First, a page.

The last decade has witnessed a striking upsurge of interest in Iberian hagiography. In painting and the fine arts through to poetic and narrative treatments composed in Castilian and Catalan, the legacies of Christ, Mary, and the saints have been approached from a range of perspectives and subjected to detailed critical scrutiny. This book, which focuses specifically on the application of theoretical and methodological approaches to analysis, asks what scholars of early Iberian hagiography can bring to the analysis of the sacred past and how the study of the discipline can be taken forward innovatively in the future. Its fourteen essays, each focusing on a different aspect of composition, seek in particular to explore interdisciplinary methodologies and the ways in which they intersect with broader discourses in other branches of research.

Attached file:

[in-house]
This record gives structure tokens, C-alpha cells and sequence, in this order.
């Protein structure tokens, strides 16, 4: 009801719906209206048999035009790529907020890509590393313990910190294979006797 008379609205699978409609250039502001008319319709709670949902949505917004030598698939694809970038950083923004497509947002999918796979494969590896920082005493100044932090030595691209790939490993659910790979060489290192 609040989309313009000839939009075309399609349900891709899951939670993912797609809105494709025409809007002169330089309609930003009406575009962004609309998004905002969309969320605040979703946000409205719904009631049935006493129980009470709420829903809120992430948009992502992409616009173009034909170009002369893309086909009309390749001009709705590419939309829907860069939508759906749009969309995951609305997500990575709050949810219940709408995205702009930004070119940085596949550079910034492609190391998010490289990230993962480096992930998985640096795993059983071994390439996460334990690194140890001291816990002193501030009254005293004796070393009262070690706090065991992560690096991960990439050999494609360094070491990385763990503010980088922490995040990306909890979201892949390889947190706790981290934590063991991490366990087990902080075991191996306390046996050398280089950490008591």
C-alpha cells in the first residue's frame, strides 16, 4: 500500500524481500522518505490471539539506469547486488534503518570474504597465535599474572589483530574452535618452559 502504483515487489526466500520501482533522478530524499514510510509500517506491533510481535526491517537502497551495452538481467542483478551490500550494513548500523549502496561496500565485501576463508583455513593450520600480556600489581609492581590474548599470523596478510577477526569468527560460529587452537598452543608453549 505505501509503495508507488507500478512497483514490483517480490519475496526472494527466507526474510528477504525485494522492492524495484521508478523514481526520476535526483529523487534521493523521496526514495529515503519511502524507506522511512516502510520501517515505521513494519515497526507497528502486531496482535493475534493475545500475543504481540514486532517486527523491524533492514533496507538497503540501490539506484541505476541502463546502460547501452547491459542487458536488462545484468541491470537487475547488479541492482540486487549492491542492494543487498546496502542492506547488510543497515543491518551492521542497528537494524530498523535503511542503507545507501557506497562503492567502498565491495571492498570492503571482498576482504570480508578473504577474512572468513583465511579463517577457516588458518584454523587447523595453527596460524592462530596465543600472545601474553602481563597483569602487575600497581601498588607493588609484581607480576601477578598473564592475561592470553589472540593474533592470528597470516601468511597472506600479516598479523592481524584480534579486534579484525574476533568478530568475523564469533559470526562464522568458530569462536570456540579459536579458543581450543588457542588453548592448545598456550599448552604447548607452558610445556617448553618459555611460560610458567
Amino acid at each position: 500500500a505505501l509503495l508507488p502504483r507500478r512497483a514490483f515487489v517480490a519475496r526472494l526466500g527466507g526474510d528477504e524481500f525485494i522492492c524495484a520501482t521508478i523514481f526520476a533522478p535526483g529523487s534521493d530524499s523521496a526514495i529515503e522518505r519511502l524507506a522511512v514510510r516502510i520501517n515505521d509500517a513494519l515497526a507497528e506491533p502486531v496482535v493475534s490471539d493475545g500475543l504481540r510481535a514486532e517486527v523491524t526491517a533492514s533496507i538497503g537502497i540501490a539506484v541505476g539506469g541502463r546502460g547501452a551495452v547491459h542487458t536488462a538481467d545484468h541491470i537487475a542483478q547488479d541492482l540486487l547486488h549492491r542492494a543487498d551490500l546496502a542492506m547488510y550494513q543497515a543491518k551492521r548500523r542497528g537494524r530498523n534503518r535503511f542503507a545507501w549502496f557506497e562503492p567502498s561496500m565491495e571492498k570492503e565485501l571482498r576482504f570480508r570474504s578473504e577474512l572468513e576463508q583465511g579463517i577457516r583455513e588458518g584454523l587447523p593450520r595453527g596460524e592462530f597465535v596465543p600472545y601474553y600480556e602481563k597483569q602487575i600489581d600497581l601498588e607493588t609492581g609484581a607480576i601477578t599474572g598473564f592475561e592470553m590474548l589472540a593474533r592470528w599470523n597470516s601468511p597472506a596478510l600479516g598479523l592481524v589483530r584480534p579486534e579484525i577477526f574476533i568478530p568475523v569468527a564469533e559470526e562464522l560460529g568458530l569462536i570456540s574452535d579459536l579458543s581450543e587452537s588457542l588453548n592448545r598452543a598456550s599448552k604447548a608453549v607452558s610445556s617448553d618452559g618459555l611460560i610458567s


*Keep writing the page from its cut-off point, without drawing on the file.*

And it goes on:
Contributors are Carme Arronis Llopis, Fernando Baños Vallejo, Andrew M. Beresford, Sarah Jane Boss, Sarah V. Buxton, Marinela Garcia Sempere, Ryan D. Giles, Ariel Guiance, Lluís Ramon i Ferrer, Rebeca Sanmartín Bastida, Connie L. Scarborough, and Lesley K. Twomey.
Andrew M. Beresford is Professor of Medieval and Renaissance Studies at the University of Durham. He has published widely on Spanish hagiography and devotional literature, including monographs on Thaïs and Pelagia (2007), Agnes (2007), and Agatha and Lucy (2010).
Lesley K. Twomey is Professor of Medieval and Golden Age Iberian Art and Literature at the University of Northumbria, Newcastle. She has published on the Immaculate Conception in Castilian and Catalan poetry (2008) and a study of Marian devotion in Isabel de Villena’s Vita Christi (2013). Her new book is on the Virgin as Sacred Space.